Multimedia, blackboard.
Audio and video records, electronic and audio books.


№ Title of lecture Teaching form Hours
1 Practical introduction of the communication priorities of a globally distributed environment; discussion on English Key Competences for German and French speaking clients (the role of outsourced Service Centers and Global Delivery Centers).

2 Practical application of Omni-channel communication in a global corporate environment – synchronization of Speech and Body Language communication channels enhancing Social Media.

3 Shorthand etiquette and the importance of setting a prompt Connect with customers and business partners exploring one’s concerns.

4 Responsive listening – a prompt reaction to nonverbal signals of customer behavior (paralinguistic factors: pitch, tone, emotional character, rhythm, lip design, space expansion, slow motion, intensity of communication).

5 Soft skills to initiate a shared space with customers empowering synchronization of information pace (Slow / Fast Message) and volume (High / Low Context) in short conversations

6 Discussion of relevant scenarios to create and preserve an image – interplay between verbal and nonverbal communication and its prompt impact on the customer (corporate ethics).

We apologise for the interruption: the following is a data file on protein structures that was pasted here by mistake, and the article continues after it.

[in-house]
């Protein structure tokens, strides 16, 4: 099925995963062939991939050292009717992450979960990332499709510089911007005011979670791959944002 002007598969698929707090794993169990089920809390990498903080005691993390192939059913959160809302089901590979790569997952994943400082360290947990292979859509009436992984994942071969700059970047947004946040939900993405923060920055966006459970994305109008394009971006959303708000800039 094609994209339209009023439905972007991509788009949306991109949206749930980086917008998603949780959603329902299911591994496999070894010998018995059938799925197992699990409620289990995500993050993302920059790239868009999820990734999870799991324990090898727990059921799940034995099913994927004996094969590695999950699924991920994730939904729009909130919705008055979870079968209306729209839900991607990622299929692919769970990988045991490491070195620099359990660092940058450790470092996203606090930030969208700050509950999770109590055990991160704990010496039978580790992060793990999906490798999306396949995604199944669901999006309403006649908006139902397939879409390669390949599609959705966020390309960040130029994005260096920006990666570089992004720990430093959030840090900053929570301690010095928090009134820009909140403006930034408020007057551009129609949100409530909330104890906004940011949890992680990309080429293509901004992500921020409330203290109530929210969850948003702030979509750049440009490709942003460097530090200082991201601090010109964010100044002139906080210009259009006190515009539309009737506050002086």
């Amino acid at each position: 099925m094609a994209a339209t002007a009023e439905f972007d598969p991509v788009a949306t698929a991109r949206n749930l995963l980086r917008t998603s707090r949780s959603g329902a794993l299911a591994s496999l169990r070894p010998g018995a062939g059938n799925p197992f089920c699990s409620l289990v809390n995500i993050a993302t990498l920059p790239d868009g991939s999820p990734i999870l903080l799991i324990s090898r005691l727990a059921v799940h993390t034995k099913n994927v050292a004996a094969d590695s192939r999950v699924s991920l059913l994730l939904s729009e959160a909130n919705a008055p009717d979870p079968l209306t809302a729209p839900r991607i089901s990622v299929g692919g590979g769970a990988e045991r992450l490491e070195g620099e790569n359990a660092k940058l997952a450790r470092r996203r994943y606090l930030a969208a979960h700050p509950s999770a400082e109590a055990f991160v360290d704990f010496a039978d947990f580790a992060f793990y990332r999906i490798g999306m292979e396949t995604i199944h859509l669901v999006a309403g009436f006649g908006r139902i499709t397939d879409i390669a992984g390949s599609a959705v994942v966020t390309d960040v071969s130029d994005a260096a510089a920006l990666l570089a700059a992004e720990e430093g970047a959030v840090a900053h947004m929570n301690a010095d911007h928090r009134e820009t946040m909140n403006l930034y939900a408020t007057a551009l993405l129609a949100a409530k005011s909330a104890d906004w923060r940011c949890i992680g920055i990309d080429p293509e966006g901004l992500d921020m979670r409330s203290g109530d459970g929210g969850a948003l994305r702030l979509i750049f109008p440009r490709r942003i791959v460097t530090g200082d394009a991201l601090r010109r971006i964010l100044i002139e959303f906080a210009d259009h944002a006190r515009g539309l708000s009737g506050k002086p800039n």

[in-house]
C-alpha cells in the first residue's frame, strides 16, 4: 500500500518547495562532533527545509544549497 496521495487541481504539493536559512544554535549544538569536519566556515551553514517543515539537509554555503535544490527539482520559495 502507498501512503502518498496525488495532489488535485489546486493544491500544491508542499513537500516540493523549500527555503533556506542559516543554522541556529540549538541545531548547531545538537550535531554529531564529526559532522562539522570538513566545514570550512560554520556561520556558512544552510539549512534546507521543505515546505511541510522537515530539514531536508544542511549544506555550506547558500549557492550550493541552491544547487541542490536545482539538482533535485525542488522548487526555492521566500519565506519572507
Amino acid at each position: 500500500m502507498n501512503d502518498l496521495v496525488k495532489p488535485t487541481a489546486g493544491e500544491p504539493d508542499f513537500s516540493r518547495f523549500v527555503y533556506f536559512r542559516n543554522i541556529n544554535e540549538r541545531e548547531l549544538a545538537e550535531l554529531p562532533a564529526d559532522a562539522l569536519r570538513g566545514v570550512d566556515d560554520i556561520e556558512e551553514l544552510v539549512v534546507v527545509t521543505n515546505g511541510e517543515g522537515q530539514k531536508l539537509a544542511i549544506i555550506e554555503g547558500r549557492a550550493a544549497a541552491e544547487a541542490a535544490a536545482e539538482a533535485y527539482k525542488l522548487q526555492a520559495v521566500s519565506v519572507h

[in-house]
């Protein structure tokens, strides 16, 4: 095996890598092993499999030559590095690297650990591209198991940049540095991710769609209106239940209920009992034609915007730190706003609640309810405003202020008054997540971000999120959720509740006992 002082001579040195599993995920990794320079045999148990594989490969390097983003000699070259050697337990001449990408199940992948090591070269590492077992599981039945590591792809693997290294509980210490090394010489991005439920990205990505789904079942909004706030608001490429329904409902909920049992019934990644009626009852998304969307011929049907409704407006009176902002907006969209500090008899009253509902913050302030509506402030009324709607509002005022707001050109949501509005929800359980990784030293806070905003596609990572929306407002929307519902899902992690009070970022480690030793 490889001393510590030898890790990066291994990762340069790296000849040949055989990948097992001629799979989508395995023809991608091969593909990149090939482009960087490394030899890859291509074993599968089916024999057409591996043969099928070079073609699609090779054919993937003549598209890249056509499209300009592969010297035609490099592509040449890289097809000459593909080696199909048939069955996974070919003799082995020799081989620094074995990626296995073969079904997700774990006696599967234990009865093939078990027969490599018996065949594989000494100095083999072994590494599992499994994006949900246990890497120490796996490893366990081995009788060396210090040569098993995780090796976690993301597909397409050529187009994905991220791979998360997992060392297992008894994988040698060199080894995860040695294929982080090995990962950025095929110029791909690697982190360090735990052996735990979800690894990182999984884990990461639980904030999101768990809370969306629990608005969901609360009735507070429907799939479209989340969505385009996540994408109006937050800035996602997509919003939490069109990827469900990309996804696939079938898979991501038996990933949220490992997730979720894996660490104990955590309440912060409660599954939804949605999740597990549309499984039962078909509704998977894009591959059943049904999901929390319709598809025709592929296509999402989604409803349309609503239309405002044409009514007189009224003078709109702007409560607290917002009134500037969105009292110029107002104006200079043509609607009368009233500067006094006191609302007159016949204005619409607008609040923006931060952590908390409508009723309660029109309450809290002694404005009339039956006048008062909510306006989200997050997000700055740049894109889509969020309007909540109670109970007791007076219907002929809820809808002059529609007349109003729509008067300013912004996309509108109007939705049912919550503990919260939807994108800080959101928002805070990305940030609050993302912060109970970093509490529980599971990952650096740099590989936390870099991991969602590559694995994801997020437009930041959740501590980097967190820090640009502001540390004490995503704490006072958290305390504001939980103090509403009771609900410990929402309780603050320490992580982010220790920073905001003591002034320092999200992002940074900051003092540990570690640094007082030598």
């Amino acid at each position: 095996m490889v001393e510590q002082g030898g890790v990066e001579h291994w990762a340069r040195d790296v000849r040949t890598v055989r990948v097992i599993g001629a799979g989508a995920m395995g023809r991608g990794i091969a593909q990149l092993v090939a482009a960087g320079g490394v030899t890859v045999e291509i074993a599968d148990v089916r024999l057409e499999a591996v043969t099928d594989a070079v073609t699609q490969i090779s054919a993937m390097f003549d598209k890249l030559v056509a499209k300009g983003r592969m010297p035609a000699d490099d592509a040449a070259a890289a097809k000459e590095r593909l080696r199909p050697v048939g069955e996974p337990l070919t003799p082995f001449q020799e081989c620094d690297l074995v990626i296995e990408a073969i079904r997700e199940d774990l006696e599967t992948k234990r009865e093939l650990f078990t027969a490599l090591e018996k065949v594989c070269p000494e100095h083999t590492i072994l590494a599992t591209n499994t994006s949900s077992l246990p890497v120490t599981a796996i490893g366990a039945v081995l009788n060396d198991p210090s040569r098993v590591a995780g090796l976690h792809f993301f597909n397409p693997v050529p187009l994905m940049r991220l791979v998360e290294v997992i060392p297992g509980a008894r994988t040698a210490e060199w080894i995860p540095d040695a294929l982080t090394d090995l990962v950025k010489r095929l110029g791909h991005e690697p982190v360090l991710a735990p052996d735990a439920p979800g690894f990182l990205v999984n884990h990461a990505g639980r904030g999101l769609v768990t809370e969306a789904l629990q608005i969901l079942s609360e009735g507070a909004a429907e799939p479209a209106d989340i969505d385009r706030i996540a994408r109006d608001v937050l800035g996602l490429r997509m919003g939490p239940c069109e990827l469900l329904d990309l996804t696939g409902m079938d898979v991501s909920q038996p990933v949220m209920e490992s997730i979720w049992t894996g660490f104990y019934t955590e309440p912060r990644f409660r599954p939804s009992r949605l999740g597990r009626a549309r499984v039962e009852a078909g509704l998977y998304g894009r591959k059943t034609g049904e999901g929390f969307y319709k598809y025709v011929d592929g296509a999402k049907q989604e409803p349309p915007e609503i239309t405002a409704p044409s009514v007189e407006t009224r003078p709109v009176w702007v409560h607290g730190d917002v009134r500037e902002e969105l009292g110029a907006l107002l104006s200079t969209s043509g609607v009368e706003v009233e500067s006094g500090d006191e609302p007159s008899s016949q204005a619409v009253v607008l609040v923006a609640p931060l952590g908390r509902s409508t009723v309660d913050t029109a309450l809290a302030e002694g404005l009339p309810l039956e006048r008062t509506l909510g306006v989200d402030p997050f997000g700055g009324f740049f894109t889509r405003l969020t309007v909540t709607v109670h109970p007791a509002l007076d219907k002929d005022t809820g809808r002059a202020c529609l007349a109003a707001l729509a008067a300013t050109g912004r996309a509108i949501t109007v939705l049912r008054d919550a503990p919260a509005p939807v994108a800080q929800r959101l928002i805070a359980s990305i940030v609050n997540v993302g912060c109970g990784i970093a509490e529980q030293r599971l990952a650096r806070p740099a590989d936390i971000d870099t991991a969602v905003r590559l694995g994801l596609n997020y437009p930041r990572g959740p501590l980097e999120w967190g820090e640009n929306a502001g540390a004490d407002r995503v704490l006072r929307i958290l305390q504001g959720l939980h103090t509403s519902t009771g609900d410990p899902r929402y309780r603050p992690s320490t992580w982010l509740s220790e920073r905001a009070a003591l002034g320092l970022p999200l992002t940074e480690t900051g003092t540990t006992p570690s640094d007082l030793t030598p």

7 Application of an “IM-style” within customer service – visualization (shorthanded signs), adjusting tempo (fast / slow), synchronization (between synchronous and asynchronous etiquette) and immediate impact on a successful lead-out of a customer

8 Synchronization of different channels to bring the customer as soon as possible on his way out of one’s issues (required skills: interactive competence, the art to respond, positive statement standards – paraphrase)

9 Quick responsive skills to impress a customer or business partners „in the elevator“ (elevator pitch) and persuade them quickly.

10 The role of Social Media (Facebook, Viber, Skype, WhatsApp, WeChat, Snapchat etc.) – a relevant therapeutic solution interacting with aggressive client behavior to win him/her back.

11 The so-called Facebook technology – the new social and psychological sensitivity – the prompt art to respond and bring issues to reasonable solutions (Facebook Messenger, Skype, Viber, WhatsApp, We Chat, Snapchat etc.).

12 Soft skills to synchronize private and professional life (alignment, connect vs. disconnect); the dynamic impact in a customer call / chat (directly: therapeutic; in the long term: socializing – a returning client).

13 Initial consultation of customers in a Service Center or with a new business partner – the art to resume (speaking with the customer; writing to the next level of customer service).